The Kimsuki APT (Advanced Persistent Threat) continues to expand its arsenal of threatening tools. The group is believed to have ties to North Korea and, since at least 2012, has been targeting individuals and organizations from South Korea, Japan and the U.S. The hackers specialize in cyberespionage attack campaigns, trying to infiltrate entities working in the media, research, diplomacy and political sectors.
Details about the new malware threats of the Kimsuki group (Thallium, Black Banshee, Velvet Chollima) were released to the public in a report by cybersecurity researchers at a South Korean cybersecurity company. The researchers were able to identify three mobile threats tracked as FastFire, FastViewer and FastSpy.
FastViewer Technical Details
The FastViewer threat is spread via a modified 'Hancom Office Viewer' application. The legitimate software tool is a mobile document viewer that allows users to open Word, PDF, .hwp (Hangul) and other documents. The real application has over 10 million downloads on the Google Play Store. The Kimsuki hackers have taken the normal Hancom Office Viewer application and repackaged it to now include arbitrary corrupted code. As a result, the weaponized version has a package name, application name, and icon that are extremely similar to the real application. FastViewer is equipped with a certificate in the jks Java-based certificate format.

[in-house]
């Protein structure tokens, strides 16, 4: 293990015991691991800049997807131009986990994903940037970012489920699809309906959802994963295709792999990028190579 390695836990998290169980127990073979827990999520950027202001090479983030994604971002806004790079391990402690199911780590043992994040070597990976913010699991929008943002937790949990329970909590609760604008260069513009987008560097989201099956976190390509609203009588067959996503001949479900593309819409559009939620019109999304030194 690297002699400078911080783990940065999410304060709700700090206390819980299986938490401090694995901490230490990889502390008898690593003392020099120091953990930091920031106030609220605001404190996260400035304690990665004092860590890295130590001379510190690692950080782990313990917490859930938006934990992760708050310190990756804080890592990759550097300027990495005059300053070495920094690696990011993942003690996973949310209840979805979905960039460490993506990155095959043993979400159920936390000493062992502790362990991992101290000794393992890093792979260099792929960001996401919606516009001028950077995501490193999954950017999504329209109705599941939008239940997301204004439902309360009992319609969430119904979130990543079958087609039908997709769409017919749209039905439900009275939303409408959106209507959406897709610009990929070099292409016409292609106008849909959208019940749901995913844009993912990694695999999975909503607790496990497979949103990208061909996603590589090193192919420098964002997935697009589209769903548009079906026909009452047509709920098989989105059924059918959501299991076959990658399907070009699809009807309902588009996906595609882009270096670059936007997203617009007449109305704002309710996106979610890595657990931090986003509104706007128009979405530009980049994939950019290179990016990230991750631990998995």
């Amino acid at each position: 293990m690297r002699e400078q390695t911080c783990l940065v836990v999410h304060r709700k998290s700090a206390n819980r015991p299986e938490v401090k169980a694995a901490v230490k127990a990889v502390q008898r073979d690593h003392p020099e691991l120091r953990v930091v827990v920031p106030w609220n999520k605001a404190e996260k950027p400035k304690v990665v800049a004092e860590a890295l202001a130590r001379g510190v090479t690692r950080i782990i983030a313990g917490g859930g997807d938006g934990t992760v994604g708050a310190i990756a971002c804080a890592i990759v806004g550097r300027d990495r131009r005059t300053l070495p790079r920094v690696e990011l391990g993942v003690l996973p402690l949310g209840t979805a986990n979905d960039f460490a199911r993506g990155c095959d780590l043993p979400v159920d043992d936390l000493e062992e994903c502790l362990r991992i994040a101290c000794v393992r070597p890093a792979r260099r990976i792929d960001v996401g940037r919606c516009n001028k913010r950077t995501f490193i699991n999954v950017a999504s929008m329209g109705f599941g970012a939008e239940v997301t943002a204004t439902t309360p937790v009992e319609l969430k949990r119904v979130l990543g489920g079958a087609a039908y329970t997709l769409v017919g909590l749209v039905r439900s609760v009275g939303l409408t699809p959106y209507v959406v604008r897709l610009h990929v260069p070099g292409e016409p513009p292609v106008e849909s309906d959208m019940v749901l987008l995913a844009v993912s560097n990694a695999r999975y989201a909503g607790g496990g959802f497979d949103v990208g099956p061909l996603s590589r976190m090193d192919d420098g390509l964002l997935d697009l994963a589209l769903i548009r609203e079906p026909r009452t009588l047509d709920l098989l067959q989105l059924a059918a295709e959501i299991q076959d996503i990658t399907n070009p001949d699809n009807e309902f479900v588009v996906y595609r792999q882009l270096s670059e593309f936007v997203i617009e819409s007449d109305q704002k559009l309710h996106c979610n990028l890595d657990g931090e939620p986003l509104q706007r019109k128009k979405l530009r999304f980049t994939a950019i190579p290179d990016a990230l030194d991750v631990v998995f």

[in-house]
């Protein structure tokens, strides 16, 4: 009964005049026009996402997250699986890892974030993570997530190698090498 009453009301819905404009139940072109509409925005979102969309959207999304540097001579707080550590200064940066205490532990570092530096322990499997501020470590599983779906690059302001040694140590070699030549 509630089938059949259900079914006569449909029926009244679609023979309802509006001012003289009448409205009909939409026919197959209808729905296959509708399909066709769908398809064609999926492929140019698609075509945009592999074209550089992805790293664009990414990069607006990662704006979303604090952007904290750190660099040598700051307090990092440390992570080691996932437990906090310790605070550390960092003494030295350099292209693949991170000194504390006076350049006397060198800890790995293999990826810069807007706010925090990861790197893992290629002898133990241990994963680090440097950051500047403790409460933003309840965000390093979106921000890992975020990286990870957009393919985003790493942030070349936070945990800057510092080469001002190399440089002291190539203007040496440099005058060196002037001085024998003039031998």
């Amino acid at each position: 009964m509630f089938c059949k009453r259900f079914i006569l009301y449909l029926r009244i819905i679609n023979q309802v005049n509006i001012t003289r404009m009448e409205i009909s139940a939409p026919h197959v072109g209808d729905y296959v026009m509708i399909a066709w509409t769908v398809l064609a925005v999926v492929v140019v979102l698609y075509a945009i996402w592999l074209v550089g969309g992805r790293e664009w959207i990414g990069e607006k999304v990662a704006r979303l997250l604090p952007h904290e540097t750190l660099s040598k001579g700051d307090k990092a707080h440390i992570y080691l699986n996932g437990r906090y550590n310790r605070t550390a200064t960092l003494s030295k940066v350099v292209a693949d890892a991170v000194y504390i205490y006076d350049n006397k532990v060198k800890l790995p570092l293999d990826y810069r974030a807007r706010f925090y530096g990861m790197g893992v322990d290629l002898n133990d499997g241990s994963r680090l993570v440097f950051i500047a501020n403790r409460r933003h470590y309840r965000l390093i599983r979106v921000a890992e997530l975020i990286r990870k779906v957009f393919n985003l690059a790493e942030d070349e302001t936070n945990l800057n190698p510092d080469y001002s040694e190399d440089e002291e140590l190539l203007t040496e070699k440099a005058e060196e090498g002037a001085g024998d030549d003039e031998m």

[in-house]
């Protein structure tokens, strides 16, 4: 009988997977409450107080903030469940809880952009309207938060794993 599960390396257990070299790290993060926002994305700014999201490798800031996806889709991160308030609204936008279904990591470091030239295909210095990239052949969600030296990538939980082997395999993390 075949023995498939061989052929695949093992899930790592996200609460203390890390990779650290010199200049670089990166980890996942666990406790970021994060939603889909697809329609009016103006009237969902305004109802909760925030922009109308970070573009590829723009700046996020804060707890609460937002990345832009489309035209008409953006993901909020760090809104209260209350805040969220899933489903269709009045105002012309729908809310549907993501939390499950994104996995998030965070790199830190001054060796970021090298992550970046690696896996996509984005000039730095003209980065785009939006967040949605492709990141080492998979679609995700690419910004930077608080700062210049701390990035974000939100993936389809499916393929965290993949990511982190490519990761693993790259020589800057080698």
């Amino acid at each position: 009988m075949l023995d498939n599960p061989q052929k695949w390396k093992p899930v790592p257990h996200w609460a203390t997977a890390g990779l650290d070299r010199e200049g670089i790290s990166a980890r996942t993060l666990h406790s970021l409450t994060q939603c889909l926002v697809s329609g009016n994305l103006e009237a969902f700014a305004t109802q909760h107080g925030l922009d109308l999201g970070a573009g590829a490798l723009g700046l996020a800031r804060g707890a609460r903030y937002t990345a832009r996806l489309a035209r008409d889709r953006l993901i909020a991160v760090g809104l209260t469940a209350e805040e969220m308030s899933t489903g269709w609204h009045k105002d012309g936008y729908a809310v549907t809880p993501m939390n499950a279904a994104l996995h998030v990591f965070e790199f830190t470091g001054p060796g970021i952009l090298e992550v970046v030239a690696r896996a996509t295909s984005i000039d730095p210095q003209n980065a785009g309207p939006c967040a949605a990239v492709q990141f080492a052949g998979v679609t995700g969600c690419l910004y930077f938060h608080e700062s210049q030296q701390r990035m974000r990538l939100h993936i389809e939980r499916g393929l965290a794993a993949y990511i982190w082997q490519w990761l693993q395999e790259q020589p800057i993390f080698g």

During installation, the threat will exploit Android's accessibility permissions, as they are needed to facilitate many of its threatening actions. If the malware's requests are granted, FastViewer will be able to receive commands from its operators, establish persistence mechanisms on the infected device and initiate spying routines.
The threatening behavior of the malware is activated when the modified application is used to scan a document specially crafted by Kimsuki cybercriminals. The file would be converted to a normal document and shown to the user, while the hurtful behavior takes place in the background of the device. The threat will collect numerous information from the device and exfiltrate it to its Command-and-Control server. In addition, one of the main functionalities of FastViewer is to fetch and deploy the third identified Kimsuky threat - FastSpy. This damaging tool exhibits multiple characteristics that are rather similar to an open-source RAT malware, known as AndroSpy.
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